Let’s Talk About You is a distillation of this idea.  Elaine Hudson and Anne Tenney portray different parts of the same person. I could simplify even more, and suggest Tenney plays the grander parts of the soul and Hudson plays the lesser. (This degree of distillation can be either potent or unpalatable, depending on how much you’ve already drunk.) Taylor Owynns plays the generous spirited friend attempting to make sense of her conflicted companion. All three actors give astounding performances, physically engaging, and vocally delicious.

Rivka Hartman’s script is full of sparkling one-liners. Is the divided self conceit just a device for making jokes, or is it an exploration of the human experience? This is light comedy. But though there are plenty of froth and bubbles, lurking below, in the back stories, are some rather frightening (male) sharks.

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Photo by Vicki Skarrat

The play is a paean to self-reflection. Like Socrates, I believe an unexamined life is not worth living; but I do feel it should be a take-home exam. Much of the play’s fun comes from the fact that the divided character’s very necessary self-examination is being practiced at exactly the wrong time. It’s difficult to have two conversations at once, and to be good in company, you must first learn to talk to yourself.

Paul Gilchrist

Let’s Talk About You by Rivka Hartman

The Depot Theatre til 26 Nov

Tix and more info here

The Angelica Complex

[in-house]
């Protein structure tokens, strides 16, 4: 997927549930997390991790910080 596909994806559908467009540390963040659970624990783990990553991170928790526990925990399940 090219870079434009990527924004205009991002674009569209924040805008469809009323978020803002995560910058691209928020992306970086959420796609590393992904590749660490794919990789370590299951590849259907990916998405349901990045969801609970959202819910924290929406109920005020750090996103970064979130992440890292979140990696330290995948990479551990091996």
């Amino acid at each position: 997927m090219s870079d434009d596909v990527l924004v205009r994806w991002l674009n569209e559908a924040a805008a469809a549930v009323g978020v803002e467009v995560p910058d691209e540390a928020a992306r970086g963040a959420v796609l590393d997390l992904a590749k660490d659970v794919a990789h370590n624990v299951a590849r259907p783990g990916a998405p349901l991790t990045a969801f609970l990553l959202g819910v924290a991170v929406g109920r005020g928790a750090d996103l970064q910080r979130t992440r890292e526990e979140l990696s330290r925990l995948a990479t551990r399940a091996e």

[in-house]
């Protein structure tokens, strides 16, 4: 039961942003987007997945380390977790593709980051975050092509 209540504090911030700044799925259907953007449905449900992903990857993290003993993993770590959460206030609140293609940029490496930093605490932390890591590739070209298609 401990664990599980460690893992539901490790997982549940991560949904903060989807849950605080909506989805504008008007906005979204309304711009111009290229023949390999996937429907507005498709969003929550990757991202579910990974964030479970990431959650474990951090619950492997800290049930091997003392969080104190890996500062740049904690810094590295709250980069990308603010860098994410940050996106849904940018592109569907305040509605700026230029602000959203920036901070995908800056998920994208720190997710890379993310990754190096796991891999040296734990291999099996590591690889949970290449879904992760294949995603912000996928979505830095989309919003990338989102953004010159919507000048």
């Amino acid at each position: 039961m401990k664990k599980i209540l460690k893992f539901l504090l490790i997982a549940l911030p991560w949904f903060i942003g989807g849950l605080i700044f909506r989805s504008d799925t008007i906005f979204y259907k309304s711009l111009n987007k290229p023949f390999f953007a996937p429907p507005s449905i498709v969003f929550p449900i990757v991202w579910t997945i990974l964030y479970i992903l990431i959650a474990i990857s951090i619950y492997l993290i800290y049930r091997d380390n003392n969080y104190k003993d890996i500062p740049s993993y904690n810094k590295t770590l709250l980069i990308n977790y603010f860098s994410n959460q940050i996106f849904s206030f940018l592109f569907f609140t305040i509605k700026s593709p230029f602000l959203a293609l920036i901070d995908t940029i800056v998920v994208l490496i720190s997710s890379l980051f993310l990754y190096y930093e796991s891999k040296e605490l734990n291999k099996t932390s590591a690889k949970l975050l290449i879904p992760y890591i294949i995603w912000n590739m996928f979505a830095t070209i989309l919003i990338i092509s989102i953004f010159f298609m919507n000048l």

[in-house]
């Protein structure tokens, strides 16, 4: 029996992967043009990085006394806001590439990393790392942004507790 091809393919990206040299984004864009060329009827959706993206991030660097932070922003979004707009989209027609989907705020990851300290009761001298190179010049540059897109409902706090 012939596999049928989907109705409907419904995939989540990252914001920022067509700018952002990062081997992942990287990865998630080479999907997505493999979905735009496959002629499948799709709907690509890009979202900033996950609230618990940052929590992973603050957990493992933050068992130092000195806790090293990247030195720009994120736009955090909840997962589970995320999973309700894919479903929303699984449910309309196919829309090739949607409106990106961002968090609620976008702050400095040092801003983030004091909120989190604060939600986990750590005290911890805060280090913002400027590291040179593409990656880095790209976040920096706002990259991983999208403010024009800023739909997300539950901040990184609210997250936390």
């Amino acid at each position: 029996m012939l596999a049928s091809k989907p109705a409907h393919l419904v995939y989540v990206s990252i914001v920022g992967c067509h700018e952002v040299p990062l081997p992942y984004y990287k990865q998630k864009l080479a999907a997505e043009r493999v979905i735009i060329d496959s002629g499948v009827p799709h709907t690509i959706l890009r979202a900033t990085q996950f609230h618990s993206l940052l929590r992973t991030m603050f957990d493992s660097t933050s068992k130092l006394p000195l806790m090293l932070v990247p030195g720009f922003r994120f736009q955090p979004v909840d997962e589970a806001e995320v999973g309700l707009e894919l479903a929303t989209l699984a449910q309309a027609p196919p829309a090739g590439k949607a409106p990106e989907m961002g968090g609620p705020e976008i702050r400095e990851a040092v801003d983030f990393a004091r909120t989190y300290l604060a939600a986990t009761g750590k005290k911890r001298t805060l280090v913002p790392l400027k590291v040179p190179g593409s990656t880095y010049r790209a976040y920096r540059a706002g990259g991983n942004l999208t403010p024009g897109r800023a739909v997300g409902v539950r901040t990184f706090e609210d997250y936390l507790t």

16 Nov

Early in this production the character says words to the effect: “As a woman, you can be either strong or vulnerable. You can’t be both.”

And then we’re gifted a performance that is both strong and vulnerable: strong in that Kym Vercoe is an extraordinary actor whose vocal and physical work is of the highest quality; vulnerable in that we’re given a heartbreaking insight into the challenges facing a woman who has newly become a mother.

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Kym Vercoe, photo by Phil Erbacher

 

Part of Invisible Circus, a festival of work by female theatre practitioners currently at KXT, Sunny Grace’s The Angelica Complex is one of the voices we need if our theatrical culture can claim to be truly diverse. (Though the fact I can use the word ‘diverse’ to label a work that explores such fundamentals of human existence as birth and breastfeeding suggests we might have a way to go. I blame society, not myself; in polite company, that’s always best.)

This is a powerful tale presented with both humour and pathos. Director Priscilla Jackman uses the traverse stage to full effect. Sometimes it’s a theatrical space for an individual woman’s intimate sharing of her joys and desperate challenges. At other times it becomes a symbol of a social space offering no escape from the gaze that sees only the role and never the person. Lucia May’s live video feed effectively captures the tension of a particular woman put on the spot, while Naomi Livingston’s vocals beautifully evoke the forces that tug at the boundaries of individuality.

Paul Gilchrist

 

The Angelica Complex

Priscilla Jackman (Co-creator & director)
Sunny Grace (Co-creator & writer)

Kings Cross Theatre

Saturday 12th November, Tuesday 15th November,Friday 18th November, Thursday 24th November and Sunday 27th November

As part of Invisible Circus. Full program and tix here